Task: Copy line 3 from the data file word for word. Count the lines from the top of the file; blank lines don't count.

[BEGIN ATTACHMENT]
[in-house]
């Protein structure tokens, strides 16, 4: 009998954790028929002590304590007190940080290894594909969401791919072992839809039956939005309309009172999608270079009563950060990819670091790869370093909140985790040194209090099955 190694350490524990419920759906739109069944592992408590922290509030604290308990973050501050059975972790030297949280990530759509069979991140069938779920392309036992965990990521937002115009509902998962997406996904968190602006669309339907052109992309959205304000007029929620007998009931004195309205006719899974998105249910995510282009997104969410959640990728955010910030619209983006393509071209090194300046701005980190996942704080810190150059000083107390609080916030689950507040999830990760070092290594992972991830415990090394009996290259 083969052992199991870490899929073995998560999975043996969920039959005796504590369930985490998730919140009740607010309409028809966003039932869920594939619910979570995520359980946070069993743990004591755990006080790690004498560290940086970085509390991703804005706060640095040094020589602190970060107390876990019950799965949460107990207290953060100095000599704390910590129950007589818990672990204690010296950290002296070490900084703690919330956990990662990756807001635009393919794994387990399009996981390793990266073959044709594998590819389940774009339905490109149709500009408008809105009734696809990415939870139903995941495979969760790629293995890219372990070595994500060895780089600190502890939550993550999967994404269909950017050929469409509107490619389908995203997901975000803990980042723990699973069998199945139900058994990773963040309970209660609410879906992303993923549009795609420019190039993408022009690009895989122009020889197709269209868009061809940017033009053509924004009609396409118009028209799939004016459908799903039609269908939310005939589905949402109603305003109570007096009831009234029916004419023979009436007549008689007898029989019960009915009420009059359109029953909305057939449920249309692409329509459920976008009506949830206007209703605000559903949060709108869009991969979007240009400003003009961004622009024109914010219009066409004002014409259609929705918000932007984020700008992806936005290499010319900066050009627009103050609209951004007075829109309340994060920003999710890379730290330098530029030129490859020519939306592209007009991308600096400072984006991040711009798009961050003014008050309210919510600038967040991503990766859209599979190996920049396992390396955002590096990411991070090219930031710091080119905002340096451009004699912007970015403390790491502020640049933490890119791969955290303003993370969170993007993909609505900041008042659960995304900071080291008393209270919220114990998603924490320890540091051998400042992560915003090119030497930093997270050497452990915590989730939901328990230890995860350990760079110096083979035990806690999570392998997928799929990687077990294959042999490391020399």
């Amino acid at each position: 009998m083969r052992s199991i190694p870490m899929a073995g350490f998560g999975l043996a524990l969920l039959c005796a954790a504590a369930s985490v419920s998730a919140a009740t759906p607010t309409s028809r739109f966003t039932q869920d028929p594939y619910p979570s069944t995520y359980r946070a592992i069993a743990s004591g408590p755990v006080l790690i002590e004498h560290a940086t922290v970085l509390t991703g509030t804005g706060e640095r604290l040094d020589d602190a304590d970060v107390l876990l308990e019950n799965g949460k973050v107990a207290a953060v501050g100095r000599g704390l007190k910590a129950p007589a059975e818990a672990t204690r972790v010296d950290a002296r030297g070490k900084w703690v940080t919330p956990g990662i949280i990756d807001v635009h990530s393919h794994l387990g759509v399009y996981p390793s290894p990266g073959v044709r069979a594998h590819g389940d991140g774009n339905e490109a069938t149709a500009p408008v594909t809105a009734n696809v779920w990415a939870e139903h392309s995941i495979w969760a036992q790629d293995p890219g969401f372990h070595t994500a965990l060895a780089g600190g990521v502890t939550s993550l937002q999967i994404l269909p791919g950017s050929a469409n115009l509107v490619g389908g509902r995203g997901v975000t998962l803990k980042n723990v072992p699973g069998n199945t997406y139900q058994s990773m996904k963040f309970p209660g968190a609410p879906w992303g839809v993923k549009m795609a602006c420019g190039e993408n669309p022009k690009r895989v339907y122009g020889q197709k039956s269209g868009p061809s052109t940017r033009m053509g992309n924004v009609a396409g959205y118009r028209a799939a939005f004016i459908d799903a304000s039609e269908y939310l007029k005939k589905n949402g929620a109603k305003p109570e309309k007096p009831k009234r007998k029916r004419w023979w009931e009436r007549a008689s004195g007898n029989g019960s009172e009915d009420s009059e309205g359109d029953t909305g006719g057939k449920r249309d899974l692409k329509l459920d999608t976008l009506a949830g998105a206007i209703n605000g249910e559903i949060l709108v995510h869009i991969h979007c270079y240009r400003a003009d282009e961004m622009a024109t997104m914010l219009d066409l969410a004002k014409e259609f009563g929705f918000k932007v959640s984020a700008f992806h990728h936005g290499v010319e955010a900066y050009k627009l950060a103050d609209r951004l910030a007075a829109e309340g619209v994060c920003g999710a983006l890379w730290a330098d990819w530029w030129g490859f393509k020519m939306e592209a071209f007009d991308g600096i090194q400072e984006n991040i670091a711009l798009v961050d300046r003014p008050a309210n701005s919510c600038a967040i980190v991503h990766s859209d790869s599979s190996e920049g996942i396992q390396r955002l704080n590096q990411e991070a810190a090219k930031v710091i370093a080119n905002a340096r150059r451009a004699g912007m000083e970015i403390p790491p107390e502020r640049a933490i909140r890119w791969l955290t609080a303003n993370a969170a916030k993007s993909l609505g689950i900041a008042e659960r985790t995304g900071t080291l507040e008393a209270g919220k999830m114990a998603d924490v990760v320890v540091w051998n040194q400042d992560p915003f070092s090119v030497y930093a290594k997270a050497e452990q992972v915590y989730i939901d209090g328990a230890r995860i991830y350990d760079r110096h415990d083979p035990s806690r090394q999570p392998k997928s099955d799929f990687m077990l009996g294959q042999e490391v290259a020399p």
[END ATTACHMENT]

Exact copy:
């Amino acid at each position: 009998m083969r052992s199991i190694p870490m899929a073995g350490f998560g999975l043996a524990l969920l039959c005796a954790a504590a369930s985490v419920s998730a919140a009740t759906p607010t309409s028809r739109f966003t039932q869920d028929p594939y619910p979570s069944t995520y359980r946070a592992i069993a743990s004591g408590p755990v006080l790690i002590e004498h560290a940086t922290v970085l509390t991703g509030t804005g706060e640095r604290l040094d020589d602190a304590d970060v107390l876990l308990e019950n799965g949460k973050v107990a207290a953060v501050g100095r000599g704390l007190k910590a129950p007589a059975e818990a672990t204690r972790v010296d950290a002296r030297g070490k900084w703690v940080t919330p956990g990662i949280i990756d807001v635009h990530s393919h794994l387990g759509v399009y996981p390793s290894p990266g073959v044709r069979a594998h590819g389940d991140g774009n339905e490109a069938t149709a500009p408008v594909t809105a009734n696809v779920w990415a939870e139903h392309s995941i495979w969760a036992q790629d293995p890219g969401f372990h070595t994500a965990l060895a780089g600190g990521v502890t939550s993550l937002q999967i994404l269909p791919g950017s050929a469409n115009l509107v490619g389908g509902r995203g997901v975000t998962l803990k980042n723990v072992p699973g069998n199945t997406y139900q058994s990773m996904k963040f309970p209660g968190a609410p879906w992303g839809v993923k549009m795609a602006c420019g190039e993408n669309p022009k690009r895989v339907y122009g020889q197709k039956s269209g868009p061809s052109t940017r033009m053509g992309n924004v009609a396409g959205y118009r028209a799939a939005f004016i459908d799903a304000s039609e269908y939310l007029k005939k589905n949402g929620a109603k305003p109570e309309k007096p009831k009234r007998k029916r004419w023979w009931e009436r007549a008689s004195g007898n029989g019960s009172e009915d009420s009059e309205g359109d029953t909305g006719g057939k449920r249309d899974l692409k329509l459920d999608t976008l009506a949830g998105a206007i209703n605000g249910e559903i949060l709108v995510h869009i991969h979007c270079y240009r400003a003009d282009e961004m622009a024109t997104m914010l219009d066409l969410a004002k014409e259609f009563g929705f918000k932007v959640s984020a700008f992806h990728h936005g290499v010319e955010a900066y050009k627009l950060a103050d609209r951004l910030a007075a829109e309340g619209v994060c920003g999710a983006l890379w730290a330098d990819w530029w030129g490859f393509k020519m939306e592209a071209f007009d991308g600096i090194q400072e984006n991040i670091a711009l798009v961050d300046r003014p008050a309210n701005s919510c600038a967040i980190v991503h990766s859209d790869s599979s190996e920049g996942i396992q390396r955002l704080n590096q990411e991070a810190a090219k930031v710091i370093a080119n905002a340096r150059r451009a004699g912007m000083e970015i403390p790491p107390e502020r640049a933490i909140r890119w791969l955290t609080a303003n993370a969170a916030k993007s993909l609505g689950i900041a008042e659960r985790t995304g900071t080291l507040e008393a209270g919220k999830m114990a998603d924490v990760v320890v540091w051998n040194q400042d992560p915003f070092s090119v030497y930093a290594k997270a050497e452990q992972v915590y989730i939901d209090g328990a230890r995860i991830y350990d760079r110096h415990d083979p035990s806690r090394q999570p392998k997928s099955d799929f990687m077990l009996g294959q042999e490391v290259a020399p």